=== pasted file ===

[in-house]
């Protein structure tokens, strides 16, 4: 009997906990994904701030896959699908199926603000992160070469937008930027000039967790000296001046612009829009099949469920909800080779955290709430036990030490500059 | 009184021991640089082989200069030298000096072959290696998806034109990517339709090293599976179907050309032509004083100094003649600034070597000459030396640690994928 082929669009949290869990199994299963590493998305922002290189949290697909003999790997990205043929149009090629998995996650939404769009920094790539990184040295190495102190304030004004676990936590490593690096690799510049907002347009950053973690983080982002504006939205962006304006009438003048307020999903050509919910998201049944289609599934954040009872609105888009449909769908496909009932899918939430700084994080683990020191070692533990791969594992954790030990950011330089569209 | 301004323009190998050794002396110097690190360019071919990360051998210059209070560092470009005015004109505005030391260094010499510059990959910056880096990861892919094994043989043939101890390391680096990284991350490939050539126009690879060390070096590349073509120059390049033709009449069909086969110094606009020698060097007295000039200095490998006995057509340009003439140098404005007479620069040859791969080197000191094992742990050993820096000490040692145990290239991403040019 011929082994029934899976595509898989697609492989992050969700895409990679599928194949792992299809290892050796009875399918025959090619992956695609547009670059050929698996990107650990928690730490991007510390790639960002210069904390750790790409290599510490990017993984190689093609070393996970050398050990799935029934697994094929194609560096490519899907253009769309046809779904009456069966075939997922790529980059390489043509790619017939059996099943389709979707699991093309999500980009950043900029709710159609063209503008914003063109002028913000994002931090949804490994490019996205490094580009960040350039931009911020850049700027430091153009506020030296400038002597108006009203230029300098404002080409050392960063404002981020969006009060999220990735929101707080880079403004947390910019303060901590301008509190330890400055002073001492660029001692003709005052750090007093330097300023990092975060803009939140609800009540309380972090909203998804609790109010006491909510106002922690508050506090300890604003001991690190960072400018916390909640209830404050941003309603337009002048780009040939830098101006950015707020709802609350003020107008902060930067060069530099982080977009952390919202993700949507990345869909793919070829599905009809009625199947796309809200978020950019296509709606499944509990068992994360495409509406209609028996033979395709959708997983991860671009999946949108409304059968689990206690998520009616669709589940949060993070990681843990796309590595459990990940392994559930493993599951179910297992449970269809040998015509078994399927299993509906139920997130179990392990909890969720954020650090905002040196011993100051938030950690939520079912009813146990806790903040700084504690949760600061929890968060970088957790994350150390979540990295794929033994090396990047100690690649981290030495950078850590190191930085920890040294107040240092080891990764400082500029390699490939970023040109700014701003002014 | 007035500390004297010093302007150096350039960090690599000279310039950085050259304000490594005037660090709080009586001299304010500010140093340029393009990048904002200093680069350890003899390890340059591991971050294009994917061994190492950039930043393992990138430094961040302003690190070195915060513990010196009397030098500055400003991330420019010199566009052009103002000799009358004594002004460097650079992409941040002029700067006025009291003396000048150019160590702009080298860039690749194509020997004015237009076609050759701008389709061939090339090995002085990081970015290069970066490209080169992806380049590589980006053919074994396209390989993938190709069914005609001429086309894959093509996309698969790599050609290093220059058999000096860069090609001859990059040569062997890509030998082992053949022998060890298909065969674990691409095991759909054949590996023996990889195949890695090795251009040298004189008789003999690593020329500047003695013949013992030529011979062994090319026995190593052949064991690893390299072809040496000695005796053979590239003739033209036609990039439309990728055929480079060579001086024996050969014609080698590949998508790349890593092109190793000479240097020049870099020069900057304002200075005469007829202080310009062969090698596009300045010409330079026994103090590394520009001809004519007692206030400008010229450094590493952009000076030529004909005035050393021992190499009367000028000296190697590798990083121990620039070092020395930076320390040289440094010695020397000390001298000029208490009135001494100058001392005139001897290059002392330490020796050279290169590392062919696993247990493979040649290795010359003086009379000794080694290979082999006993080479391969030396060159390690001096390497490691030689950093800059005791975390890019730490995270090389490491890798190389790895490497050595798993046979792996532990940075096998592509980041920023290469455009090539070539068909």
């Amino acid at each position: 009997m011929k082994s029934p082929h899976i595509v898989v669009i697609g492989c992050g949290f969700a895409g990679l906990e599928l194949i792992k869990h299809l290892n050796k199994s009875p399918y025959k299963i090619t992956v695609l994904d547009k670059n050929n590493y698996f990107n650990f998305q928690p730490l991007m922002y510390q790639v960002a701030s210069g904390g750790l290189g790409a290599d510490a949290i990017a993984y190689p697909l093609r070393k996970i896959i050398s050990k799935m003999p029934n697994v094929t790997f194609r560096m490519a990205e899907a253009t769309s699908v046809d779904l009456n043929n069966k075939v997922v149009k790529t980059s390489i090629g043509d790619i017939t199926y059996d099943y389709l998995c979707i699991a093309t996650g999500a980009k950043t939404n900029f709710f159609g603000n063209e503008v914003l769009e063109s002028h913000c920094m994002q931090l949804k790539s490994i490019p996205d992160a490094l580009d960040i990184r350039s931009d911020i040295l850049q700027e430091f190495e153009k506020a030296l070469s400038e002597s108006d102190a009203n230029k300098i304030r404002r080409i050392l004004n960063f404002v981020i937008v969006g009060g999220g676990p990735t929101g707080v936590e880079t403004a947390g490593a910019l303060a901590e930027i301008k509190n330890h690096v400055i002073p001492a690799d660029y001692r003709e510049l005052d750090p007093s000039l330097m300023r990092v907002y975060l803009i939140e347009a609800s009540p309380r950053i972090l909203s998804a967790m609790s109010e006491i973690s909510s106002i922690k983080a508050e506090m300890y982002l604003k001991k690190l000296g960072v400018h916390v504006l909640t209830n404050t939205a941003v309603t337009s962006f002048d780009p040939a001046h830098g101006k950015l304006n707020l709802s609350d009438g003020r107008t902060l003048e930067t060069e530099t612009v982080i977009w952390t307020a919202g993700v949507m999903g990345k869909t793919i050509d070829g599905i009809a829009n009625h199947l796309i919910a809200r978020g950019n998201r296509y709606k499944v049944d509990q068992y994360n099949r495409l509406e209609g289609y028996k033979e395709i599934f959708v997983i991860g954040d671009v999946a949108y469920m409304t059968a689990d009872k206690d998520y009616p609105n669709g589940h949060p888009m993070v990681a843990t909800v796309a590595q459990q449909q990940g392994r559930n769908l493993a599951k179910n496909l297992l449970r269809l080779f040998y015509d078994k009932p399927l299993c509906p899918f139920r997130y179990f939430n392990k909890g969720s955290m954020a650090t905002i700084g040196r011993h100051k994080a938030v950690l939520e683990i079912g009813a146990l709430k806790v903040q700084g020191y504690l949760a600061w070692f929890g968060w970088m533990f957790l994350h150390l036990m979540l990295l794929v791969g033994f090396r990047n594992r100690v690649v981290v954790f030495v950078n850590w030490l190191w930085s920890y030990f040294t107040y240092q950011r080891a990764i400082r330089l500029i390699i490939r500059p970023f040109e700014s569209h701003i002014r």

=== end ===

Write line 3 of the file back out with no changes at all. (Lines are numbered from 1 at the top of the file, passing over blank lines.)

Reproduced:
């Amino acid at each position: 009997m011929k082994s029934p082929h899976i595509v898989v669009i697609g492989c992050g949290f969700a895409g990679l906990e599928l194949i792992k869990h299809l290892n050796k199994s009875p399918y025959k299963i090619t992956v695609l994904d547009k670059n050929n590493y698996f990107n650990f998305q928690p730490l991007m922002y510390q790639v960002a701030s210069g904390g750790l290189g790409a290599d510490a949290i990017a993984y190689p697909l093609r070393k996970i896959i050398s050990k799935m003999p029934n697994v094929t790997f194609r560096m490519a990205e899907a253009t769309s699908v046809d779904l009456n043929n069966k075939v997922v149009k790529t980059s390489i090629g043509d790619i017939t199926y059996d099943y389709l998995c979707i699991a093309t996650g999500a980009k950043t939404n900029f709710f159609g603000n063209e503008v914003l769009e063109s002028h913000c920094m994002q931090l949804k790539s490994i490019p996205d992160a490094l580009d960040i990184r350039s931009d911020i040295l850049q700027e430091f190495e153009k506020a030296l070469s400038e002597s108006d102190a009203n230029k300098i304030r404002r080409i050392l004004n960063f404002v981020i937008v969006g009060g999220g676990p990735t929101g707080v936590e880079t403004a947390g490593a910019l303060a901590e930027i301008k509190n330890h690096v400055i002073p001492a690799d660029y001692r003709e510049l005052d750090p007093s000039l330097m300023r990092v907002y975060l803009i939140e347009a609800s009540p309380r950053i972090l909203s998804a967790m609790s109010e006491i973690s909510s106002i922690k983080a508050e506090m300890y982002l604003k001991k690190l000296g960072v400018h916390v504006l909640t209830n404050t939205a941003v309603t337009s962006f002048d780009p040939a001046h830098g101006k950015l304006n707020l709802s609350d009438g003020r107008t902060l003048e930067t060069e530099t612009v982080i977009w952390t307020a919202g993700v949507m999903g990345k869909t793919i050509d070829g599905i009809a829009n009625h199947l796309i919910a809200r978020g950019n998201r296509y709606k499944v049944d509990q068992y994360n099949r495409l509406e209609g289609y028996k033979e395709i599934f959708v997983i991860g954040d671009v999946a949108y469920m409304t059968a689990d009872k206690d998520y009616p609105n669709g589940h949060p888009m993070v990681a843990t909800v796309a590595q459990q449909q990940g392994r559930n769908l493993a599951k179910n496909l297992l449970r269809l080779f040998y015509d078994k009932p399927l299993c509906p899918f139920r997130y179990f939430n392990k909890g969720s955290m954020a650090t905002i700084g040196r011993h100051k994080a938030v950690l939520e683990i079912g009813a146990l709430k806790v903040q700084g020191y504690l949760a600061w070692f929890g968060w970088m533990f957790l994350h150390l036990m979540l990295l794929v791969g033994f090396r990047n594992r100690v690649v981290v954790f030495v950078n850590w030490l190191w930085s920890y030990f040294t107040y240092q950011r080891a990764i400082r330089l500029i390699i490939r500059p970023f040109e700014s569209h701003i002014r």